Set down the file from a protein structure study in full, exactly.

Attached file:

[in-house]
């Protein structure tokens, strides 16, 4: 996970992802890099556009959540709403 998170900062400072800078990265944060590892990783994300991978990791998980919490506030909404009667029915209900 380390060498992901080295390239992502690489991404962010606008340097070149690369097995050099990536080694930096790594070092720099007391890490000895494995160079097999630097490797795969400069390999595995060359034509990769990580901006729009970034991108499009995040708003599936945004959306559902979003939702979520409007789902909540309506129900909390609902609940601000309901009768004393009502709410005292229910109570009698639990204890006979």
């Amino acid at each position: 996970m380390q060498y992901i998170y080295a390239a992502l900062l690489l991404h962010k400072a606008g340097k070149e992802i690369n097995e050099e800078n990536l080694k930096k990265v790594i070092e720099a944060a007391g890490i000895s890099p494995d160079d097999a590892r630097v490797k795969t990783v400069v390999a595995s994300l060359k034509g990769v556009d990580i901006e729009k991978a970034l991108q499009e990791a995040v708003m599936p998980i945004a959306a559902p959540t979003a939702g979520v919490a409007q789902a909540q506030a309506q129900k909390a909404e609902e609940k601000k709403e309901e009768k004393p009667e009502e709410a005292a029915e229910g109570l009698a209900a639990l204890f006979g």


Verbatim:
[in-house]
């Protein structure tokens, strides 16, 4: 996970992802890099556009959540709403 998170900062400072800078990265944060590892990783994300991978990791998980919490506030909404009667029915209900 380390060498992901080295390239992502690489991404962010606008340097070149690369097995050099990536080694930096790594070092720099007391890490000895494995160079097999630097490797795969400069390999595995060359034509990769990580901006729009970034991108499009995040708003599936945004959306559902979003939702979520409007789902909540309506129900909390609902609940601000309901009768004393009502709410005292229910109570009698639990204890006979």
């Amino acid at each position: 996970m380390q060498y992901i998170y080295a390239a992502l900062l690489l991404h962010k400072a606008g340097k070149e992802i690369n097995e050099e800078n990536l080694k930096k990265v790594i070092e720099a944060a007391g890490i000895s890099p494995d160079d097999a590892r630097v490797k795969t990783v400069v390999a595995s994300l060359k034509g990769v556009d990580i901006e729009k991978a970034l991108q499009e990791a995040v708003m599936p998980i945004a959306a559902p959540t979003a939702g979520v919490a409007q789902a909540q506030a309506q129900k909390a909404e609902e609940k601000k709403e309901e009768k004393p009667e009502e709410a005292a029915e229910g109570l009698a209900a639990l204890f006979g």